Twenty LONG years have passed since the last Abramelin‘s album Deadspeak has emerged. The Melbourne, Australia based death metal Godfathers paved a scarlet painted, gore-filled, underground scene with glory with on a handful of releases. The first time I heard them was on their Transgression From Acheron EP from 1994. This short twenty-minute death fueled musical blitzkrieg blew my fucking mind.
The first song on this EP was called Human Abattoir – if that is not enough to sate your serial killer inner tendencies… dunno what is. Followed by Humble Abode, Abramelin, was in my opinion (and still are) the epitome of the true pure Death Metal.
As I sit here belting my keyboard emphatically projecting the absolute godlike status of Abramelin’s magnificence and as one of the finest death metal bands in the universe, I sit in my home office listening to Transgression… the seeds of pure dynamic extreme pure death can be heard. Yes, it was a debut but it was perfect. Dower’s lyrics and vocals combined with Aldridge’s incredible songwriting together was a blend of everything that makes metal was born when Satan birthed Abramelin.
Their debut self-titled album (1995) was a step up in maturity and seductive blood-soaked brilliance and the same said for sophomore Deadspeak (2000). Abramelin was without question a force du jour throughout the nineties and then without explanation, they were gone! Until…a massive full release (incl. rarities) back catalogue reissue in the form of Transgressing The Afterlife (2013) was released; hinting maybe or maybe not a potential reformation and new material from the mighty Abramelin, but dead air UNTIL January 2017. A special event is known as “Metal For Melbourne Fest” was announced and Abramelin was on the bill. I will not lie, the only reason I was there was to finally get the chance to see these kings of dismemberment live for maybe one final time.
Simon Dower, Tim Aldridge, Rob “Wog” Mollica, Matt Wilcock and Dave Haley on one small stage at the Corner Hotel was truly an unforgettable special moment. I left with the small glimmer of hope that the world once again sees Abramelin write and release new material. So, we waited as they teased their fans with a few gigs, the band testing the waters perhaps. Finally, new song was announced at a gig one evening aptly titled “Never Enough Snuff”. A shit-eating grin lit up my face in the knowledge that Abramelin would be back with a vengeance that would truly stamp their return to the world.
Fast forward to 2020, the aforementioned first song unleashed upon hometown crowds Never Enough Snuff is the title of Abramelin’s first new material in twenty long years. And how apt and perfect in every way it is.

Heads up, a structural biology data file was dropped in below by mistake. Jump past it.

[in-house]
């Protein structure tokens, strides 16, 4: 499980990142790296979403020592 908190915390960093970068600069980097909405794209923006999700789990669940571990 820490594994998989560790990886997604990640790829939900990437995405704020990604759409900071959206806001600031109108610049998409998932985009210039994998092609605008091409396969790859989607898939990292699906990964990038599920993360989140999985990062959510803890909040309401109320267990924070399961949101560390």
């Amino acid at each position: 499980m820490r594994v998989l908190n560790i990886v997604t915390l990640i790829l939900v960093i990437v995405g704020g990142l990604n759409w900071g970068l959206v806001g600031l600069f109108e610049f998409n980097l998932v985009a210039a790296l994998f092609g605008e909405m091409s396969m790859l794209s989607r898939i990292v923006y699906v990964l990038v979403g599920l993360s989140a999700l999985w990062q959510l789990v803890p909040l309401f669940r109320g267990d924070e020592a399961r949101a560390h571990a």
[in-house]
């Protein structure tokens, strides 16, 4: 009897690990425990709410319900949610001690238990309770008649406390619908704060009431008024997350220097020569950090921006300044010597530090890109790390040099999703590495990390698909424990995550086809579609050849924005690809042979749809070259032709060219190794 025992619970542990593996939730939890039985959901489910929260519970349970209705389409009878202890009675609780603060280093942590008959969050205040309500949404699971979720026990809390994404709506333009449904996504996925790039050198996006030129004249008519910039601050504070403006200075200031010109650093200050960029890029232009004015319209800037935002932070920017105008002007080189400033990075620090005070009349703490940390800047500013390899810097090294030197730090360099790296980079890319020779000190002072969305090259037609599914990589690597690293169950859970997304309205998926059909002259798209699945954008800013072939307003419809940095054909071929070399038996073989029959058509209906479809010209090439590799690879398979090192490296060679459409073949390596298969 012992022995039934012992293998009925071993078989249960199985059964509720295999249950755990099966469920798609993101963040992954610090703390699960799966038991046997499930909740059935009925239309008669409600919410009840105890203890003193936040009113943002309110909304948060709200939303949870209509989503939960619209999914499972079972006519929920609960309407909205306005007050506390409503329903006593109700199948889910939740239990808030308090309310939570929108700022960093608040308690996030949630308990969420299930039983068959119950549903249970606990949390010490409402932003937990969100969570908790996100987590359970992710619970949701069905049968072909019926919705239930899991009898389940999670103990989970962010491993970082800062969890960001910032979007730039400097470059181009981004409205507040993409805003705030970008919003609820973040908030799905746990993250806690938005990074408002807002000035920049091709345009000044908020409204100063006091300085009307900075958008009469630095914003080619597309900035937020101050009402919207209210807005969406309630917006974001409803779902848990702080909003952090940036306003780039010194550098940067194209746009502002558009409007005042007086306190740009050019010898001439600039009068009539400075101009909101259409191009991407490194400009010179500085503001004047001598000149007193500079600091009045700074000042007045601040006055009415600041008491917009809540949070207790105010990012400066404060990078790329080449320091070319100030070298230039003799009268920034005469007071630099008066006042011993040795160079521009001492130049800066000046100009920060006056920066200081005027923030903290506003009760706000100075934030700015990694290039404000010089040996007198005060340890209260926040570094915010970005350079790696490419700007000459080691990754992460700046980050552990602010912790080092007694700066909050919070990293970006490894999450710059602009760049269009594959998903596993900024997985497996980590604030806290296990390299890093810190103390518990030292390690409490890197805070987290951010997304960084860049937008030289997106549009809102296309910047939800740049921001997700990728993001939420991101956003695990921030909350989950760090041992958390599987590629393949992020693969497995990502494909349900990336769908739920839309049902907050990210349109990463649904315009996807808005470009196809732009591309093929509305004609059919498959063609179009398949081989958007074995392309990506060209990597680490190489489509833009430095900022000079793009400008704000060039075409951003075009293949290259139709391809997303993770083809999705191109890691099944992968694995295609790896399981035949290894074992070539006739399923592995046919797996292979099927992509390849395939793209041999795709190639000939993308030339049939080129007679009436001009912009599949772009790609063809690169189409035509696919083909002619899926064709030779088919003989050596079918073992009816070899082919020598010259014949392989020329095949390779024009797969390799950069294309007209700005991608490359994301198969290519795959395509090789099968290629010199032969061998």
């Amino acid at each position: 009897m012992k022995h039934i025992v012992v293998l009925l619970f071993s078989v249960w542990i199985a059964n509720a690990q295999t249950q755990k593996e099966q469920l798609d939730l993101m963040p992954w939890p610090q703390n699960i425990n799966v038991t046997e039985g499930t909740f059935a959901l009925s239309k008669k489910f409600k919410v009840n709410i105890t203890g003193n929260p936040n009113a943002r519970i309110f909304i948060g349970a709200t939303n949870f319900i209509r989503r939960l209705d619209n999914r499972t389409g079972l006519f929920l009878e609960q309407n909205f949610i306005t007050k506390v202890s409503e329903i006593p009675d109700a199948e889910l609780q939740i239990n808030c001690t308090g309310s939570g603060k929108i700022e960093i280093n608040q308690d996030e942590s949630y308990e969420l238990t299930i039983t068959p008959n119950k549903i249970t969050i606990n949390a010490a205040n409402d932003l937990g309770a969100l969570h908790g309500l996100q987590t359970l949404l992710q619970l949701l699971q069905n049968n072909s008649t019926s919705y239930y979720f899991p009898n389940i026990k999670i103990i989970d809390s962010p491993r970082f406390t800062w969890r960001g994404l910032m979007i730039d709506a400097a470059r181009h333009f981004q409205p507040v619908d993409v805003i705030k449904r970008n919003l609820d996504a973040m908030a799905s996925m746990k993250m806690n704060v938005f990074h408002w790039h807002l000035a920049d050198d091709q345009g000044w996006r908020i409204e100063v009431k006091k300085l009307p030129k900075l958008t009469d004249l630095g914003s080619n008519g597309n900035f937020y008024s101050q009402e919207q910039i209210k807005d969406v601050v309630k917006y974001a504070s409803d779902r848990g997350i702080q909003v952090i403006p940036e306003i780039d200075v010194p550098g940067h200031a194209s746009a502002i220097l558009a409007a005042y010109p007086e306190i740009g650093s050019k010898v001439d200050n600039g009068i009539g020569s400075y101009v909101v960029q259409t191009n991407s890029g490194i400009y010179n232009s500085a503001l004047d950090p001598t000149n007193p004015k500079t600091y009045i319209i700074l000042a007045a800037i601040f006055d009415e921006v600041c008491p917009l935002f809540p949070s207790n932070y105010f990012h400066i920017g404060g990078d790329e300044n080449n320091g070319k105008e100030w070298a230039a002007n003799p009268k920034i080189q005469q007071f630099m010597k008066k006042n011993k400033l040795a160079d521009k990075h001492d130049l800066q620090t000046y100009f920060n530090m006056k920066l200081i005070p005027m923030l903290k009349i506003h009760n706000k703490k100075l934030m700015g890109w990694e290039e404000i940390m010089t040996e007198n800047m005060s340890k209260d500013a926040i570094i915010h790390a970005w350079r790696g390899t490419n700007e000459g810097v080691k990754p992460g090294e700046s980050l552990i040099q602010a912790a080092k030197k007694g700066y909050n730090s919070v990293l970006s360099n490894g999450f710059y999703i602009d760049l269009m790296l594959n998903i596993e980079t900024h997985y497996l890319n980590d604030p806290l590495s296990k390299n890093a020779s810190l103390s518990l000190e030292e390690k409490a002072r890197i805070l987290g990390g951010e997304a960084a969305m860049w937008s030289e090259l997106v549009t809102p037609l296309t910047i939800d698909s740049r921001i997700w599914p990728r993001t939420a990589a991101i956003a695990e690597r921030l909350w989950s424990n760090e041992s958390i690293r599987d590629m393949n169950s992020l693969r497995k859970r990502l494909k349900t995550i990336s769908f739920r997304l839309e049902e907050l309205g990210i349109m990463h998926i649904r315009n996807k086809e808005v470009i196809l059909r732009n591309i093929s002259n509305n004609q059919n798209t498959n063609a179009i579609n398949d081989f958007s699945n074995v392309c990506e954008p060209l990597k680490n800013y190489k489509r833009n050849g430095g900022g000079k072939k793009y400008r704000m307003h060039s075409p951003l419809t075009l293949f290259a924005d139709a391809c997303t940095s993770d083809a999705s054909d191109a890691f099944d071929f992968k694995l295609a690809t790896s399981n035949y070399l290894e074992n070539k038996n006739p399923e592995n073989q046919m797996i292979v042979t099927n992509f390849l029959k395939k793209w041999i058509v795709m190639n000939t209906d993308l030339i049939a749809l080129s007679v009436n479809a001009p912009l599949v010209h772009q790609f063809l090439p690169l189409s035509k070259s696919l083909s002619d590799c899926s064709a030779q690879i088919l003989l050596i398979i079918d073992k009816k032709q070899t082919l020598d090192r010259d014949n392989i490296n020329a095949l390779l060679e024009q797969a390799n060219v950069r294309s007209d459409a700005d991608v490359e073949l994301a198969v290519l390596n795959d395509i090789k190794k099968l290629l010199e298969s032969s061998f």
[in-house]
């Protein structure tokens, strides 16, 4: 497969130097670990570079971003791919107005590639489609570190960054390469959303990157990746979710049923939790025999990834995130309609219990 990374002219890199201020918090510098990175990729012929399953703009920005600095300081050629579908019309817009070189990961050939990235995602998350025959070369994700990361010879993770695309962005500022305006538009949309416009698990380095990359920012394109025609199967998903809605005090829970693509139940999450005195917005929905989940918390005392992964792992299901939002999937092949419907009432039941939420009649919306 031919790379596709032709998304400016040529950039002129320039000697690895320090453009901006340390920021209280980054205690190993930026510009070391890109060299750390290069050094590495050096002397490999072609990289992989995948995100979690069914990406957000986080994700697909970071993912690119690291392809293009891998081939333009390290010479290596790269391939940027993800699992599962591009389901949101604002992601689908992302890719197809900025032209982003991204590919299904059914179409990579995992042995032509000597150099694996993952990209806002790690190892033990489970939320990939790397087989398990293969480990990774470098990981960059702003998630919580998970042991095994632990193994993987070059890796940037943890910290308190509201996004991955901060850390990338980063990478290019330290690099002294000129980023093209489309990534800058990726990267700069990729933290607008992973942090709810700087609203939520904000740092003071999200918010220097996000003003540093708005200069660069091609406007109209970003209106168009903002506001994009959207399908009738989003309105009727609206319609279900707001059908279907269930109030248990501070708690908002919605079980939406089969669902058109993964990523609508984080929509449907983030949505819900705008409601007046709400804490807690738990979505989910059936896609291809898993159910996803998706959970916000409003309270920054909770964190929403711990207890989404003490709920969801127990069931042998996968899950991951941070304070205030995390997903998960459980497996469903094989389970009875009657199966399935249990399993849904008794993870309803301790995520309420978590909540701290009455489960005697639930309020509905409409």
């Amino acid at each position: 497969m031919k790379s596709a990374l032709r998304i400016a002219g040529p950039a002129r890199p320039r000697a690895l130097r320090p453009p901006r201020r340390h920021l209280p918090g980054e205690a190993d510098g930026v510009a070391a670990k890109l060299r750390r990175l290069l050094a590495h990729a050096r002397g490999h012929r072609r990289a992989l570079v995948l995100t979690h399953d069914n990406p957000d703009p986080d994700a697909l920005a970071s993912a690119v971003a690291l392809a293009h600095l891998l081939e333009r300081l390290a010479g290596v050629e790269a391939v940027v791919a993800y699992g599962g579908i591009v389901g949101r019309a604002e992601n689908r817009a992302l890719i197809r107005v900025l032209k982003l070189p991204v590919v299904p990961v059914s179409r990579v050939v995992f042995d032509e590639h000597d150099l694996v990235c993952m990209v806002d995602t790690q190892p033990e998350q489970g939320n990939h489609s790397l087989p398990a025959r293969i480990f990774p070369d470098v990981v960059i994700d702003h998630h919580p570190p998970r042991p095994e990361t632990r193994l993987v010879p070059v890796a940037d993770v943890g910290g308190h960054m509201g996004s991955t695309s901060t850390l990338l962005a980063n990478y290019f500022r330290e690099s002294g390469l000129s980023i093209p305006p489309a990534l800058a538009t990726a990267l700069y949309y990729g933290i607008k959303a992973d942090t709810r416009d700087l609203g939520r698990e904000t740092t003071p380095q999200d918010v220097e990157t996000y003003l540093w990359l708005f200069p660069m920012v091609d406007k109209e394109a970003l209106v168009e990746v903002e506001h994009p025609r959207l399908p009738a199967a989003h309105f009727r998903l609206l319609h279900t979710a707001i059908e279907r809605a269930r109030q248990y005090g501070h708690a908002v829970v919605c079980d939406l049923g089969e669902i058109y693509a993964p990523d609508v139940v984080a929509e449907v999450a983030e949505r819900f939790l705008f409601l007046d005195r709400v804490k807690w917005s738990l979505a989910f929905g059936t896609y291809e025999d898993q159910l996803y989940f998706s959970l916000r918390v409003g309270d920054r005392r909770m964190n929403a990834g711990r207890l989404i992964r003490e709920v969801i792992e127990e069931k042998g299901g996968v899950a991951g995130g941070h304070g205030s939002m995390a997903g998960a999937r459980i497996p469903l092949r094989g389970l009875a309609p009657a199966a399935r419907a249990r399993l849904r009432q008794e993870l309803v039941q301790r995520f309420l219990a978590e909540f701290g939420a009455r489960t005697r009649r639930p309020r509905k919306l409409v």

Opening with the title track “Never Enough Snuff” this is the most befitting trademark summation of Abramelin. If you’re a fan and familiar with their previous works then you can be rest assured that for the next fifty minutes you will be in ecstasy, but if you are reading this review and have never heard Abramelin but are sated by my words and a fan of proper true death metal then please, I implore you to part with your hard-earned and treat yourself to one of the best death metal albums ever.
Dower’s vocal and lyrical hatred is a welcoming, serenade bow across violin strings yet disguised as a loving blade across the throat. And if it could be possible, more blood curdling and brutal than he ever was previously. Simon’s long term writing partner Tim Aldridge has not lost any of his signature brutal songwriting talents as the years have aged us, devotees. But it is abundantly clear that he has been brought to task and upped the ante thanks to Matt Wilcock’s supreme extreme guitar virtuosity to the band. Their combined leads and melodies drive the songs in a fierce and more unrelenting manner than heard on any of Abramelin’s previous releases.
With the accompaniment of the undisputed brutal bottom end punishment of Haley on drums and Mollica on bass Never Enough Snuff I would say is unquestionable the PERFECT death metal album. Faultless in every way from song titles, musical performance and songwriting this album is a testament to a band who are firmly entangled within the arteries of their incredible symbiotic union. Normally on any other band’s album review, I would delve into specific songs, dissecting its inner workings attempting to give some clarity behind what the listener is going to be confronted with. But, this time I just simply can not for fear of doing any injustice.
Song highlights: “Never Enough Snuff”, “Knife-Play”, “Full Ghore Whore”, “The Peeler, “Horror-zontal”